Welcome to Theros!

Welcome to Theros! Mythic Odysseys of Theros is the latest Dungeons and Dragons sourcebook, and it’s available now on D&D Beyond. Due to COVID-19, the book’s physical release has been delayed until July 21st, but you can get it digitally right now in the D&D Beyond Marketplace. Inspired by Greek mythology, Theros is a setting originally created for Magic: The Gathering, now beautifully realized as a setting for D&D adventures. Theros is filled with petty and powerful gods whose whims affect mortals on a daily basis, mythic monsters more powerful and terrifying than any the worlds of D&D have seen, and divine gifts that mark your characters as heroes destined for greatness. Yet for all these epic qualities, Theros is also a world filled with quieter moments of love, storytelling, and community. The three poleis of Theros are hubs of culture and philosophy, and are perfect places for heroes to have quieter adventures in-between adventures of mythic proportions.

Read on to learn what you’ll find in Mythic Odysseys of Theros, and decide for yourself if this brand-new D&D sourcebook is something you want to share with your gaming group. Remember: if your Dungeon Master has a Master Tier subscription, every source that anyone in the group owns can be shared throughout the entire group!

Chapter 1: Character Creation

Mythic Odysseys of Theros begins with a bang by giving you and your players a slew of new character-creation options, as well as lore that helps players understand their characters’ place in the world of Theros. Of course, there are brand-new races for you to choose, including the leonin, the lion-like race of Magic: The Gathering fan-favorite Ajani Goldmane, and the satyrs, who feel perfectly at home in a world inspired by Greek mythology. Other races in this book are centaurs and minotaurs which first appeared in Guildmaster’s Guide to Ravnica, and the tritons, whose lore in Theros is quite different than that presented in Volo’s Guide to Monsters.

You may have seen the two new subclasses in this book available as playtest content on D&D Beyond last year. Now, the bardic College of Eloquence and the paladin Oath of Glory (previously Oath of Heroism) are now official character options! The College of Eloquence is perfect for bards who inspire friends and fracture their enemies’ resolve through oration and rhetoric. The Oath of Glory is suited for paladins that seek fame through heroism, imbuing them with peerless personal strength and the ability to inspire their allies with their heroic deeds.

Most exciting, however, are the Supernatural Gifts: fragments of divine power that set your character apart—perhaps from birth, if you are the child of a god, or perhaps because you accepted divine power from a god in order to complete a great quest. These gifts are broad in scope, ranging from the gaining a Heroic Destiny that gives you a story goal and provides game mechanics that make you a death-defying hero, to making you Nyxborn, a being of Theros’s divine realm of Nyx incarnate, with story details and game mechanics to match. If your group wants to play characters that are powerful and unique from the very beginning, these Supernatural Gifts are a great starting point.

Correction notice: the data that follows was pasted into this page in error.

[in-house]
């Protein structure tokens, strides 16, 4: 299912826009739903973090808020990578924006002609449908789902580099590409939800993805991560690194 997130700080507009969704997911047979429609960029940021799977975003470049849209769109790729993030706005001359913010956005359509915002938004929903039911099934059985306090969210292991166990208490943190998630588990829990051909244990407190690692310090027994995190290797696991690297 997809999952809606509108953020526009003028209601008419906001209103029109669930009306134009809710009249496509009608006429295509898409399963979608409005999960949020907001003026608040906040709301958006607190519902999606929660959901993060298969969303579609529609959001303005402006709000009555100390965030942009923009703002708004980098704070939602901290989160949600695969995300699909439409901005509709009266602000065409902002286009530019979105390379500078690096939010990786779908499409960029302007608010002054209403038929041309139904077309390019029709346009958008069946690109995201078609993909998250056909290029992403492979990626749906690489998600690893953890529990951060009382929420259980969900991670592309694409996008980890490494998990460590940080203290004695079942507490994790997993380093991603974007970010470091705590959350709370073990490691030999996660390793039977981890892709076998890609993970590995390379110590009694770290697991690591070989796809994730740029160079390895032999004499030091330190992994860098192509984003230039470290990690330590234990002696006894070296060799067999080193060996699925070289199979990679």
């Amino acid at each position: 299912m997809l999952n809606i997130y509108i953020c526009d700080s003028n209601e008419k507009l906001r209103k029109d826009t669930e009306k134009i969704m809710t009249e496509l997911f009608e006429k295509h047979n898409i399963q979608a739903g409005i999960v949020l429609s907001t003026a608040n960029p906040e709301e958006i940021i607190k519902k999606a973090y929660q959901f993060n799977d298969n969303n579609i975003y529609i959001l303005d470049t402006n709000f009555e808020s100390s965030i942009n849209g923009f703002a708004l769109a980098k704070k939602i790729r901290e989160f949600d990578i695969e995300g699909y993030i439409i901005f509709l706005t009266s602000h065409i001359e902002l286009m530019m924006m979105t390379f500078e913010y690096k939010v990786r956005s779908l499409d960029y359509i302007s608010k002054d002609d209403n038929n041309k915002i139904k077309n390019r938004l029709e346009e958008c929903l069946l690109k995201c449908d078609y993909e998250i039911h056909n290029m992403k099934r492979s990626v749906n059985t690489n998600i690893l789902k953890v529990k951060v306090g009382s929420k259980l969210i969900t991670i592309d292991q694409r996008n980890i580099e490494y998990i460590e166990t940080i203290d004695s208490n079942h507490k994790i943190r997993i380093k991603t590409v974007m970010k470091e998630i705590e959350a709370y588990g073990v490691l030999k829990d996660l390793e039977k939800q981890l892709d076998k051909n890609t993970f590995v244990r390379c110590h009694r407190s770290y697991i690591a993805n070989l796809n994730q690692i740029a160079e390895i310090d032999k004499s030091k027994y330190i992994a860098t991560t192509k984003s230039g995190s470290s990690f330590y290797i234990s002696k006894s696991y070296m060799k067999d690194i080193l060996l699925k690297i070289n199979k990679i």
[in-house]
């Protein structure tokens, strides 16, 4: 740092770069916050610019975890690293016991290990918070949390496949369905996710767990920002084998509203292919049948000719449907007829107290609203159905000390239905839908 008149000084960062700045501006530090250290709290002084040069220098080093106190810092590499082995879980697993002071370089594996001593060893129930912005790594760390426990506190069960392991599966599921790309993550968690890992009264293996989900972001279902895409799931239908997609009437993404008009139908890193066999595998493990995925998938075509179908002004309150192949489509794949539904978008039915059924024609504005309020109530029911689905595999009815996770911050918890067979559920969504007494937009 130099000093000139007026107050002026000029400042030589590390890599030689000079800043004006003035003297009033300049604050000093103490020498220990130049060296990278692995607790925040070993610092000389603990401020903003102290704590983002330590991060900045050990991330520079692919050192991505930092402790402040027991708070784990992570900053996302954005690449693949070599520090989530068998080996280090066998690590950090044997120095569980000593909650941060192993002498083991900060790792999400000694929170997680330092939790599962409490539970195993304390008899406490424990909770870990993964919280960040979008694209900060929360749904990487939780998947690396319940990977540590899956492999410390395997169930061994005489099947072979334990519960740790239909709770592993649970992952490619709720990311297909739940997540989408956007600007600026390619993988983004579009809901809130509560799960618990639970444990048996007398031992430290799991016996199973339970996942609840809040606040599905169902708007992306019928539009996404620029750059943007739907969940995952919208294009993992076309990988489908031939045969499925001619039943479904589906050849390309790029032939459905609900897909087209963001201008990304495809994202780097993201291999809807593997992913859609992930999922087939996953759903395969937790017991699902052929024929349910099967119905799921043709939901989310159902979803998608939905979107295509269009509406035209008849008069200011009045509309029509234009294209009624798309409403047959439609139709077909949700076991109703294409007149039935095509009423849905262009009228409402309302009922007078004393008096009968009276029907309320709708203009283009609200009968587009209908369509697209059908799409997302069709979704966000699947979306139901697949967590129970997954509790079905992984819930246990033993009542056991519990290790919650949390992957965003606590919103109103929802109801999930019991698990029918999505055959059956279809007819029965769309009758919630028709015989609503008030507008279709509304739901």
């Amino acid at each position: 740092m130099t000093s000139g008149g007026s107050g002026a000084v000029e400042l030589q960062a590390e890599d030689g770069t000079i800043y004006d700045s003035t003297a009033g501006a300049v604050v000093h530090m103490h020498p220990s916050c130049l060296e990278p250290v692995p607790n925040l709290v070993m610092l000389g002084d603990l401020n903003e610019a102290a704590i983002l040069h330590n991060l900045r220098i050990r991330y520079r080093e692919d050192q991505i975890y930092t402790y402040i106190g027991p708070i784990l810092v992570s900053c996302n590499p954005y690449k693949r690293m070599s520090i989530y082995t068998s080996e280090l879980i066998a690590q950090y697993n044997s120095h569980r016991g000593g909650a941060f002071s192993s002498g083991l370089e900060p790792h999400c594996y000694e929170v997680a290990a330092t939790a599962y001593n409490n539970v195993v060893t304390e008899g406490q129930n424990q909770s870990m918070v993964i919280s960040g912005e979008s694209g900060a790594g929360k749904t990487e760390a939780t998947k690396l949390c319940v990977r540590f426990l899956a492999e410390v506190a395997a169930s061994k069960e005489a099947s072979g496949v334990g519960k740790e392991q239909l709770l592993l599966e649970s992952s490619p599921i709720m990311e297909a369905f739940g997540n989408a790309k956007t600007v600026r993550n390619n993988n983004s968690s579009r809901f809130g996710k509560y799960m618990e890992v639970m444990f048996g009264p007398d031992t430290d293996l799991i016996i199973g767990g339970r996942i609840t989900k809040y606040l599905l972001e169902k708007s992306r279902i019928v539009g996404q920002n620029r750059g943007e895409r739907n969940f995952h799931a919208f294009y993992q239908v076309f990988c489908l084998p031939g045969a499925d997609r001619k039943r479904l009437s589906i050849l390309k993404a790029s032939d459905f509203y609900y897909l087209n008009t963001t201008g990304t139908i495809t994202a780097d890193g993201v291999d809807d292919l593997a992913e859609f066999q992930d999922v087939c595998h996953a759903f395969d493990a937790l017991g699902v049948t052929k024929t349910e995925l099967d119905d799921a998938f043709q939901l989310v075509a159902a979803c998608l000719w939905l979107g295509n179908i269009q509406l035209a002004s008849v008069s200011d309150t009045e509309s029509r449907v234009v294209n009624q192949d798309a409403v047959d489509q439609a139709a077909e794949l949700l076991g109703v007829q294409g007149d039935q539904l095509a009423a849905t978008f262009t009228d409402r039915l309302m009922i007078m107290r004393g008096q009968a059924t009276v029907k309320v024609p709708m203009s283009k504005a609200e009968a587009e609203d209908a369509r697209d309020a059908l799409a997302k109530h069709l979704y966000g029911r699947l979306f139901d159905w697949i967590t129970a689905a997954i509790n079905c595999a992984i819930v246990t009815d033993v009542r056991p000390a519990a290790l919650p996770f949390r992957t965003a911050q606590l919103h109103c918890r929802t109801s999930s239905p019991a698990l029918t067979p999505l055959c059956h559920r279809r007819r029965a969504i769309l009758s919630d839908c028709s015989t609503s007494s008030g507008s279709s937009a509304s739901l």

There’s more in this chapter too, like the new Athlete background and guidance on how to give your characters the heroic drive that propels them to mythic glory.

Chapter 2: Gods of Theros

Just like the gods of Greek myth, the gods of Theros are active participants in the lives of mortals, and are to be feared as much as they are beloved and respected. These gods are beings of cosmic power that are as likely to be patrons of your characters as they are to be villains of your campaigns.

Fifteen gods make up the pantheon of Theros—too many to detail here, but simply hearing the number should give you an idea of how detailed you can make the web of divine politics in your campaign, should you wish. Beyond “mere” divine intervention, life in Theros is influenced by the gods’ clergy, whose oratory and philosophy can rouse the pantheistic people of the land to unified action for good or for ill.

Many Theran heroes dedicate their heroism to a single god. Many clerics are obviously dedicated to one single god, but even fighters or rogues may say a prayer to one single god that they view as their divine benefactor before an adventure. Devout characters may start tracking their Piety, a score first suggested in the Renown section of the Dungeon Master’s Guide, but fully developed into a new form of character advancement in Mythic Odysseys of Theros.

The gods of Theros are detailed in full in this chapter, but this concise list gives a little taste of the fifteen gods of the Theran pantheon. Of course, if you wished to use Mythic Odysseys of Theros to run a game set in a magical, myth-inspired version of Ancient Greece, it is simple enough to combine these gods’ descriptions with the Greek Pantheon presented in appendix B of the Player’s Handbook.

  • Athreos, god of passage
  • Ephara, god of the polis
  • Erebos, god of the dead